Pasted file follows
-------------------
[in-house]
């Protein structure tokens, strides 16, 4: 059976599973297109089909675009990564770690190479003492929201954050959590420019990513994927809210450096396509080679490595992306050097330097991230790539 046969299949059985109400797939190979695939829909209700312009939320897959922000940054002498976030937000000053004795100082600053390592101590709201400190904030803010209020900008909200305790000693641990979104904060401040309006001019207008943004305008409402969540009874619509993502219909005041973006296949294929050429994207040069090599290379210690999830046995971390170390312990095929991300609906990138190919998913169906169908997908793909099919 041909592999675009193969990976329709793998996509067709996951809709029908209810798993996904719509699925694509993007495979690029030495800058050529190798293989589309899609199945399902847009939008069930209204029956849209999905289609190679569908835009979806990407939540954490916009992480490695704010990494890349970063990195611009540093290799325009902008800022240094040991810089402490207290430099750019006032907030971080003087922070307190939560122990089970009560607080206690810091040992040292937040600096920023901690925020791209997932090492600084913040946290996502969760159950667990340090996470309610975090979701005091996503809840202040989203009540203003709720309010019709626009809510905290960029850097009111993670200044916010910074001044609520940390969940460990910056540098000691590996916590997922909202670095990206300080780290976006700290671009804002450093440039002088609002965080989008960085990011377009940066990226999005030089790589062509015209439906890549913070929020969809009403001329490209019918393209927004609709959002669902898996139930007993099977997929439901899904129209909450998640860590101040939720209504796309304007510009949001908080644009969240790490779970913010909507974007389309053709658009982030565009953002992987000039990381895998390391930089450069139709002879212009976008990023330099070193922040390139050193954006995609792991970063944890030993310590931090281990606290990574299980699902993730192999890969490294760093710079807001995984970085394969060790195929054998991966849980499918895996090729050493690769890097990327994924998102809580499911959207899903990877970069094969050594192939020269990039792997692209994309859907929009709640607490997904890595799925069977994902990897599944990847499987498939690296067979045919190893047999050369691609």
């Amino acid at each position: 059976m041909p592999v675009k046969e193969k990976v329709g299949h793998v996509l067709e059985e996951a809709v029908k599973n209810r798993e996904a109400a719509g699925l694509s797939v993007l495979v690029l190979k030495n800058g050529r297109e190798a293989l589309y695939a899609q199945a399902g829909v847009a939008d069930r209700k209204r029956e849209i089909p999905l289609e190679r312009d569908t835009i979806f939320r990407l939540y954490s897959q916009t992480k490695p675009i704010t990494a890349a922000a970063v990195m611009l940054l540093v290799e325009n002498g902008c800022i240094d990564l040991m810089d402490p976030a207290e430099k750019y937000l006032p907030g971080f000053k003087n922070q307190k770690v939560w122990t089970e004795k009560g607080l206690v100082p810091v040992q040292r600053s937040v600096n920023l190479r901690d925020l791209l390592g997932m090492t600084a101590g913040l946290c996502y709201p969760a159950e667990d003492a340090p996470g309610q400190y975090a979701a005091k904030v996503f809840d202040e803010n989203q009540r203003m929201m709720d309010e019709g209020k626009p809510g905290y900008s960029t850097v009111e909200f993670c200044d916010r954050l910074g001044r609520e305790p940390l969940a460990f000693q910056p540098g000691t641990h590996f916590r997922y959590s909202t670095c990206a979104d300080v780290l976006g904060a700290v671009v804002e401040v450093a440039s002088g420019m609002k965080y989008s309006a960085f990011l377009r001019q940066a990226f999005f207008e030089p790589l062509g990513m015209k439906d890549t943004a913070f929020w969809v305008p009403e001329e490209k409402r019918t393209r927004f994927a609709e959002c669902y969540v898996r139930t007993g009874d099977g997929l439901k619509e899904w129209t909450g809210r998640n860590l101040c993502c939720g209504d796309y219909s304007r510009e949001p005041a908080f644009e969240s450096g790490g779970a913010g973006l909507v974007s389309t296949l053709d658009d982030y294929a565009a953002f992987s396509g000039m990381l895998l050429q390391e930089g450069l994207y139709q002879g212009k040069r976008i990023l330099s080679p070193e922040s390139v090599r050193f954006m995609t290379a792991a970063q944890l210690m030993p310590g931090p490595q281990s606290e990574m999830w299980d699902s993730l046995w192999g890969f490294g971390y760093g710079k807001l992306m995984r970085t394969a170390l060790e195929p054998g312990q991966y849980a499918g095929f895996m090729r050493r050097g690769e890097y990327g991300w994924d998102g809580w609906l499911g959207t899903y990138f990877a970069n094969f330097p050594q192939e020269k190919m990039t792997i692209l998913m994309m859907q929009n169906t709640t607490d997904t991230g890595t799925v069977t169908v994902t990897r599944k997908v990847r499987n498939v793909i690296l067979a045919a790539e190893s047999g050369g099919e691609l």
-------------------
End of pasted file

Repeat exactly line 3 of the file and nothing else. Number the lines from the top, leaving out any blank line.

């Amino acid at each position: 059976m041909p592999v675009k046969e193969k990976v329709g299949h793998v996509l067709e059985e996951a809709v029908k599973n209810r798993e996904a109400a719509g699925l694509s797939v993007l495979v690029l190979k030495n800058g050529r297109e190798a293989l589309y695939a899609q199945a399902g829909v847009a939008d069930r209700k209204r029956e849209i089909p999905l289609e190679r312009d569908t835009i979806f939320r990407l939540y954490s897959q916009t992480k490695p675009i704010t990494a890349a922000a970063v990195m611009l940054l540093v290799e325009n002498g902008c800022i240094d990564l040991m810089d402490p976030a207290e430099k750019y937000l006032p907030g971080f000053k003087n922070q307190k770690v939560w122990t089970e004795k009560g607080l206690v100082p810091v040992q040292r600053s937040v600096n920023l190479r901690d925020l791209l390592g997932m090492t600084a101590g913040l946290c996502y709201p969760a159950e667990d003492a340090p996470g309610q400190y975090a979701a005091k904030v996503f809840d202040e803010n989203q009540r203003m929201m709720d309010e019709g209020k626009p809510g905290y900008s960029t850097v009111e909200f993670c200044d916010r954050l910074g001044r609520e305790p940390l969940a460990f000693q910056p540098g000691t641990h590996f916590r997922y959590s909202t670095c990206a979104d300080v780290l976006g904060a700290v671009v804002e401040v450093a440039s002088g420019m609002k965080y989008s309006a960085f990011l377009r001019q940066a990226f999005f207008e030089p790589l062509g990513m015209k439906d890549t943004a913070f929020w969809v305008p009403e001329e490209k409402r019918t393209r927004f994927a609709e959002c669902y969540v898996r139930t007993g009874d099977g997929l439901k619509e899904w129209t909450g809210r998640n860590l101040c993502c939720g209504d796309y219909s304007r510009e949001p005041a908080f644009e969240s450096g790490g779970a913010g973006l909507v974007s389309t296949l053709d658009d982030y294929a565009a953002f992987s396509g000039m990381l895998l050429q390391e930089g450069l994207y139709q002879g212009k040069r976008i990023l330099s080679p070193e922040s390139v090599r050193f954006m995609t290379a792991a970063q944890l210690m030993p310590g931090p490595q281990s606290e990574m999830w299980d699902s993730l046995w192999g890969f490294g971390y760093g710079k807001l992306m995984r970085t394969a170390l060790e195929p054998g312990q991966y849980a499918g095929f895996m090729r050493r050097g690769e890097y990327g991300w994924d998102g809580w609906l499911g959207t899903y990138f990877a970069n094969f330097p050594q192939e020269k190919m990039t792997i692209l998913m994309m859907q929009n169906t709640t607490d997904t991230g890595t799925v069977t169908v994902t990897r599944k997908v990847r499987n498939v793909i690296l067979a045919a790539e190893s047999g050369g099919e691609l």